Two weeks ago I had the pleasure of facilitating a week-long Campus Calgary Open Minds session with grade 4-5 students at the Arts Commons.
Mission: to create "3D, site-specific installation artwork which will interact with the public."
Response: life-sized papier-mache figures!
The theme of the class was "Inclusion". We discussed what "inclusion" means, and ways to show inclusion in stance, facial expression and interaction among people. We had a tour of the building, and the students made some preliminary exploration drawings - I encouraged them to come up with at least two variations on their ideas - and then we dove into working with our hands.
We began with wood armatures...
...built up the forms with cardboard...
...and finished with paint, beads,
sequins, feathers, yarn and string.
Such simple words to describe a series of complex tasks! There were many elements to consider:
Anatomy - wood bones, cardboard muscle & tissue, papier-mache skin.
Simple machines - positioning arms and legs to create a dynamic figure.
Use of tools - drills, tape measures and staple guns (the papier-mache was also new to a few of the students).
Spatial thinking - scaling up 2D drawings onto the 3D armatures.
Colour - conveying emotions and ideas through colour.
This project was a first for me and I was not sure whether it would be possible to complete in a week, but in the end it all came together wonderfully. Once again I found I could trust the students to take an idea and run with it.
Their teacher's attitude also had a huge impact on the success of the project - she was happy to take it on even if it didn't work out, saying it would be a great experience either way. Now that is an ideal attitude for collaboration!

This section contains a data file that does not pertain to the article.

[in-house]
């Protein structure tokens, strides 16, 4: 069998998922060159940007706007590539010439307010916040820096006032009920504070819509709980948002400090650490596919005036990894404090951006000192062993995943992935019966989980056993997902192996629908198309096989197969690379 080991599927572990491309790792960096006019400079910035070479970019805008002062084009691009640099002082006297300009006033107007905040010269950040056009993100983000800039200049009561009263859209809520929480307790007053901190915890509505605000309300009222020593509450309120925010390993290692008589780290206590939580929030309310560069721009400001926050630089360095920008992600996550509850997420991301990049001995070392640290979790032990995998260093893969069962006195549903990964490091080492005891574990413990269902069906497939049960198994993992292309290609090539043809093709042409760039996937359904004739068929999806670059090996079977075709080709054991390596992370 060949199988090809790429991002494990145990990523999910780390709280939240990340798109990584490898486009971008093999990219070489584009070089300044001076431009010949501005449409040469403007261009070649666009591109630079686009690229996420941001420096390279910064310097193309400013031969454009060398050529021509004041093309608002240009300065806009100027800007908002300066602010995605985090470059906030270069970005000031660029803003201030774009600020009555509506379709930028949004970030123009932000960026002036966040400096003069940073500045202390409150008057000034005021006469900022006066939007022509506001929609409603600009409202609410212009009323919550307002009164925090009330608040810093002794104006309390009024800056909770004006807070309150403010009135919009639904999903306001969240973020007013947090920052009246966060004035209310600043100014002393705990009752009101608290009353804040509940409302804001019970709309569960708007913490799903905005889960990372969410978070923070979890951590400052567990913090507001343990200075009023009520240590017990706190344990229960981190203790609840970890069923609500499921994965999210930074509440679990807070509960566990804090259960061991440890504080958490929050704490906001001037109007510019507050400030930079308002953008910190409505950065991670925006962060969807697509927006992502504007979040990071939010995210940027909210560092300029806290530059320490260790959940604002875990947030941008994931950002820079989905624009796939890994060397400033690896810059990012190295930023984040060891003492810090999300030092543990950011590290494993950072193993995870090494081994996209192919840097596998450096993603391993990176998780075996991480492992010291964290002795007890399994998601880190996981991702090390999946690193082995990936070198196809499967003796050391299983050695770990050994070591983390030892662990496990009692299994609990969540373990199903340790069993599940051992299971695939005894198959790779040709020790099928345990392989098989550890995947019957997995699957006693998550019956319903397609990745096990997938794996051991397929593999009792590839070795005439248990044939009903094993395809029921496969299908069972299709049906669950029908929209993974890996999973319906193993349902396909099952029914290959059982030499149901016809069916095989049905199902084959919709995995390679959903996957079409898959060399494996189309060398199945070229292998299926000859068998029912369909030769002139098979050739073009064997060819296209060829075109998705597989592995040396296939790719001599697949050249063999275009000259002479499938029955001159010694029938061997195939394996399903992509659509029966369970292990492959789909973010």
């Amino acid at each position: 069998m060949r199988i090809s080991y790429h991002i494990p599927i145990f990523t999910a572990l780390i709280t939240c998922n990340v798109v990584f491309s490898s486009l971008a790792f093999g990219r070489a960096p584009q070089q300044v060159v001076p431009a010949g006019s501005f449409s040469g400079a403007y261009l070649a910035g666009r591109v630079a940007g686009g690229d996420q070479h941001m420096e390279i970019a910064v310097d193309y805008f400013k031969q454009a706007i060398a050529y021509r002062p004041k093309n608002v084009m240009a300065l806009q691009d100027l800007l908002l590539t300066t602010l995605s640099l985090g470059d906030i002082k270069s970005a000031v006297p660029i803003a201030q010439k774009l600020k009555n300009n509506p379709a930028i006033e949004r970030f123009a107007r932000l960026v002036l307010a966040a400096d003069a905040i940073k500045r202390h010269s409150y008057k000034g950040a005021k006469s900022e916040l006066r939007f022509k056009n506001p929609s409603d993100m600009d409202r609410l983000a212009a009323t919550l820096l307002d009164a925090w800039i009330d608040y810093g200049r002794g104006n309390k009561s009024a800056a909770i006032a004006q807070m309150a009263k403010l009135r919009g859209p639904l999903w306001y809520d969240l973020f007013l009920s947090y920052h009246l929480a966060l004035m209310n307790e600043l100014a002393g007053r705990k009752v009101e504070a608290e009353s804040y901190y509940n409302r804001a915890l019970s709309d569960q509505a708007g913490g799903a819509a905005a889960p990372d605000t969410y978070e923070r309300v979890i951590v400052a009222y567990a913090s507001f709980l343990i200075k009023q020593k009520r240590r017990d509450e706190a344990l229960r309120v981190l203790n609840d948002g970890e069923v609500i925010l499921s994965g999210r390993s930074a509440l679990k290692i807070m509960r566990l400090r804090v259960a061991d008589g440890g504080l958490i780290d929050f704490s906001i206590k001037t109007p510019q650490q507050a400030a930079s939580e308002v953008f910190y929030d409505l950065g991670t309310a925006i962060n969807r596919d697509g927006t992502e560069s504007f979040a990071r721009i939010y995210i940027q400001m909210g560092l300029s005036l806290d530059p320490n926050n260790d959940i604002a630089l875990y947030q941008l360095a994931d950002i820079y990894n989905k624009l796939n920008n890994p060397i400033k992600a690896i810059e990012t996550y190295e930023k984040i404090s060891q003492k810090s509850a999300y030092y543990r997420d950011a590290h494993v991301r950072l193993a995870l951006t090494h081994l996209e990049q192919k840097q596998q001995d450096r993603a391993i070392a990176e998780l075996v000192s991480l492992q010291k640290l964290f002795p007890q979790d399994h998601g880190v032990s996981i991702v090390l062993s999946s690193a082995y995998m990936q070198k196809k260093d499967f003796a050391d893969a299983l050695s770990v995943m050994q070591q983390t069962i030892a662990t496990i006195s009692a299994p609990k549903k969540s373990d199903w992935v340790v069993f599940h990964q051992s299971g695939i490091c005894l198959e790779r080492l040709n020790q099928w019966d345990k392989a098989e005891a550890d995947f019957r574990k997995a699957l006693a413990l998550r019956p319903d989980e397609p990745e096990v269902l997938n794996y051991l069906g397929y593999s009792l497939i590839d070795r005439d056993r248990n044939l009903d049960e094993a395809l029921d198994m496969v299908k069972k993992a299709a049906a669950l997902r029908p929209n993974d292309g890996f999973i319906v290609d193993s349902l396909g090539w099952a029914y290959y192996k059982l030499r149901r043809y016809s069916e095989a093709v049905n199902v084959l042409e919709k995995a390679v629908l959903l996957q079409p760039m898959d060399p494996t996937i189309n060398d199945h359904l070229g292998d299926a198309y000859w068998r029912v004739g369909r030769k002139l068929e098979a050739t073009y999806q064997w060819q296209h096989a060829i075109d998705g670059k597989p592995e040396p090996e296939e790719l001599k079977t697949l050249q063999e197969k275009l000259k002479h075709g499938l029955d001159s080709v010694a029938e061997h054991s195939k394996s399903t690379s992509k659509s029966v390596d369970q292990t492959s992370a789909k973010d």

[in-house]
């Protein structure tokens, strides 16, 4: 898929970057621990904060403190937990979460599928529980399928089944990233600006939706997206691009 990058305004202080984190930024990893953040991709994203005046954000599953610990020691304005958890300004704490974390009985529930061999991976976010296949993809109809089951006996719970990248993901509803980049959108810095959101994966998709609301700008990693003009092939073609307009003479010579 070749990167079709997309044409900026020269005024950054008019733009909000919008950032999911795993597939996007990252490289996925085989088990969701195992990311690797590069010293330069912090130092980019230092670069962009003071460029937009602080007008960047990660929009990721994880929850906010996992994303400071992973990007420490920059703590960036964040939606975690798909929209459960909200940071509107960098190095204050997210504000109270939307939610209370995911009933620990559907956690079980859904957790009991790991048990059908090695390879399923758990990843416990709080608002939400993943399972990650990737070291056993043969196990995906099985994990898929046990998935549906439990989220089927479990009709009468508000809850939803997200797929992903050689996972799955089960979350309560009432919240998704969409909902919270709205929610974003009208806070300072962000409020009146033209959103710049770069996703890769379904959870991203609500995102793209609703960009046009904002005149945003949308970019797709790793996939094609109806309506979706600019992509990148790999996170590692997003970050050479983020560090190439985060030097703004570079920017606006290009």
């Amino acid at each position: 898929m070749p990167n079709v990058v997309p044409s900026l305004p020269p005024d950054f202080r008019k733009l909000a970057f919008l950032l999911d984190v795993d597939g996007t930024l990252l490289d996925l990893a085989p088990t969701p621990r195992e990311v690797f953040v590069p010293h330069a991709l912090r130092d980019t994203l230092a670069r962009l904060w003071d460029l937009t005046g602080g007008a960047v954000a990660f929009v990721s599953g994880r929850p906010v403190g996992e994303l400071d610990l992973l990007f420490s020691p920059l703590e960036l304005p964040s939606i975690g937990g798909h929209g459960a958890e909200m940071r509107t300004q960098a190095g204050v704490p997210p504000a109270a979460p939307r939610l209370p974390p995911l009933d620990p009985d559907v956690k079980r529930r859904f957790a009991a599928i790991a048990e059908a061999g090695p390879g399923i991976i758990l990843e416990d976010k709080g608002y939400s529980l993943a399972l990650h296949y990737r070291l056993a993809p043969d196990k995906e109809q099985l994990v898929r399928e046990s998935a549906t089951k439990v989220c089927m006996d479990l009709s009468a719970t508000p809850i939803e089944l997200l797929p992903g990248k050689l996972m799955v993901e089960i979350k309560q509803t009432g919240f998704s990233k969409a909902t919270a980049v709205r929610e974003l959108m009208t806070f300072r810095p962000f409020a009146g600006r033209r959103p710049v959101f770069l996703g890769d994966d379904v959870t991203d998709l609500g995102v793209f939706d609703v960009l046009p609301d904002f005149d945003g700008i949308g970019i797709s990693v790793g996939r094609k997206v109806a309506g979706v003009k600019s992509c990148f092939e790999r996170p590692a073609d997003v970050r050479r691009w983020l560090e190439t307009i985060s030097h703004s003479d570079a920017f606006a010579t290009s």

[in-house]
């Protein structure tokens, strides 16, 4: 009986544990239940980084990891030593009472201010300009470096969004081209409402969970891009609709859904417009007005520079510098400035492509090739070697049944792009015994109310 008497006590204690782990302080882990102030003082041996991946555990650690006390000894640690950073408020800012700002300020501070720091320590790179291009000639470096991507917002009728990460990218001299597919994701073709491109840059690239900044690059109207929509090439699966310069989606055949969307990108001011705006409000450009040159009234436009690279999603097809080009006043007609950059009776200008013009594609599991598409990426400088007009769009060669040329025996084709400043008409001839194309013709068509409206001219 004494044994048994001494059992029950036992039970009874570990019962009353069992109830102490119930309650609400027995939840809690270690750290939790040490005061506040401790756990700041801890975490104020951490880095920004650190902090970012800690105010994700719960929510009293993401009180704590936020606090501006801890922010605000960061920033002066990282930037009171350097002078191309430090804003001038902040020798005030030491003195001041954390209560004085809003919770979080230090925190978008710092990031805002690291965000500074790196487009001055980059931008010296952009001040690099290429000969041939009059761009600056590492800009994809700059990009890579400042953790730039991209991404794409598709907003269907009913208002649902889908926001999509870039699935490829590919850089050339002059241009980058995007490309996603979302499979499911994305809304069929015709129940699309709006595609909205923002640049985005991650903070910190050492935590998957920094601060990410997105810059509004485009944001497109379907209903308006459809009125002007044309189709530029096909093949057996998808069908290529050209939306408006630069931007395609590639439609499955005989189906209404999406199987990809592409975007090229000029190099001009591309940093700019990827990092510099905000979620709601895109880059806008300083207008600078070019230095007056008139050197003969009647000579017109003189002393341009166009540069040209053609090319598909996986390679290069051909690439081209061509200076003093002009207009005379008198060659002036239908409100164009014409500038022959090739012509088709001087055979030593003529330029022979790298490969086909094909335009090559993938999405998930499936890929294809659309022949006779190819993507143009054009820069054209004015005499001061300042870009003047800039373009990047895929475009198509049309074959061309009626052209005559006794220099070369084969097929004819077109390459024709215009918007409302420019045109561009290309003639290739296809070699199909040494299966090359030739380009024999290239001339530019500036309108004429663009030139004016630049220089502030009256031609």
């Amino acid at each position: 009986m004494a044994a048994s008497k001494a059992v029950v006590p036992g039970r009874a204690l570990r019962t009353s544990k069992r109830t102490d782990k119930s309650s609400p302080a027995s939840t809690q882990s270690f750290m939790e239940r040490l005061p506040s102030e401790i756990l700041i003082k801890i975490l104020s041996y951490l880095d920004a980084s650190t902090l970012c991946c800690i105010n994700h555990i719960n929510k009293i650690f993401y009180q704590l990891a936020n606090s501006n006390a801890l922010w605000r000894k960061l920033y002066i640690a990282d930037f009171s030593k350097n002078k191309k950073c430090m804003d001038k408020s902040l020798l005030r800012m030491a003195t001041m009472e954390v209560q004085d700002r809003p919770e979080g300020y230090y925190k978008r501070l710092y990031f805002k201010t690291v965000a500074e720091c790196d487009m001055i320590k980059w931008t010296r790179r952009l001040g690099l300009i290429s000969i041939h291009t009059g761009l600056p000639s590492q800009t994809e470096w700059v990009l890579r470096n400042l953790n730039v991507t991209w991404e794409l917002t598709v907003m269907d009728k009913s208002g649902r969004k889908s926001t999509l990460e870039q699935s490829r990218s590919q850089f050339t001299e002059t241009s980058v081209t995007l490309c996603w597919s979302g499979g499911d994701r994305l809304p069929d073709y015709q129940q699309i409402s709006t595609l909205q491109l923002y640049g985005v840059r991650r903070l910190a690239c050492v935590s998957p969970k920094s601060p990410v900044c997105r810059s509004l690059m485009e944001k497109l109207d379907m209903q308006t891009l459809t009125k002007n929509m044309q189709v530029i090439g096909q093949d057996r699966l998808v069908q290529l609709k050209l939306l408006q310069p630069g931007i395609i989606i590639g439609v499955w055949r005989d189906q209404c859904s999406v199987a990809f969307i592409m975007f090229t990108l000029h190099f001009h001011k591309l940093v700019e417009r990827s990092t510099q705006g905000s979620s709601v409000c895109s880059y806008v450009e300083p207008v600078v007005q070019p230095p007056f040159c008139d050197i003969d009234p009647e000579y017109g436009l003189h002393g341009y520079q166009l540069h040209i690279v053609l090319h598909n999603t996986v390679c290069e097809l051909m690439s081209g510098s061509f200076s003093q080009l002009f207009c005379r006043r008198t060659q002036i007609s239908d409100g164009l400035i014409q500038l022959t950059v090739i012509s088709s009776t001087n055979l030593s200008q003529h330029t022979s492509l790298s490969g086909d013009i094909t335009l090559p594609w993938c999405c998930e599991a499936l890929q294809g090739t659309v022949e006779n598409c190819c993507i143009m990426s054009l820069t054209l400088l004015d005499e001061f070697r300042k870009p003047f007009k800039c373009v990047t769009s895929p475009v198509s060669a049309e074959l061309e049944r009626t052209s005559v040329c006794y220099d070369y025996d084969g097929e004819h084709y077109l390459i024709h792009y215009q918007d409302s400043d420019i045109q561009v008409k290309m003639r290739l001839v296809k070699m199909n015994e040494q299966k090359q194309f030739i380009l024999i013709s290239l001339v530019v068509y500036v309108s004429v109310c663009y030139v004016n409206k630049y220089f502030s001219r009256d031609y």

Because, you know, these art sessions really are a collaborative effort between the artist and the classroom teacher, to ensure the students have a fun and in-depth learning experience.
Also invaluable was the help of various parents throughout the week, as well as the hands-on support of Arts Commons program co-ordinator.
On the last day of the week-long session, we transported the finished work to various locations around the Arts Commons building.
The environment in which the figures were placed had an impact on how they were perceived.
Then they were put into the art supplies room over the weekend, giving a cheerfully cramped aspect to the small room.
The following week they had their grand finale: spending a few days on stage in the lobby of the Jack Singer Concert Hall!
There were dance performances going on all week, so lots of people could see and respond to the installation.
Wrapping up their adventures at the Arts Commons, they were bundled into a truck and taken away, back to the school.
During the exodus, passers-by stopped to take photos with the colourful figures, adding a final layer of public interaction.
May these papier-mache figures - and their makers - continue to have interesting lives at their school and into the future beyond!
Goodbye and good luck!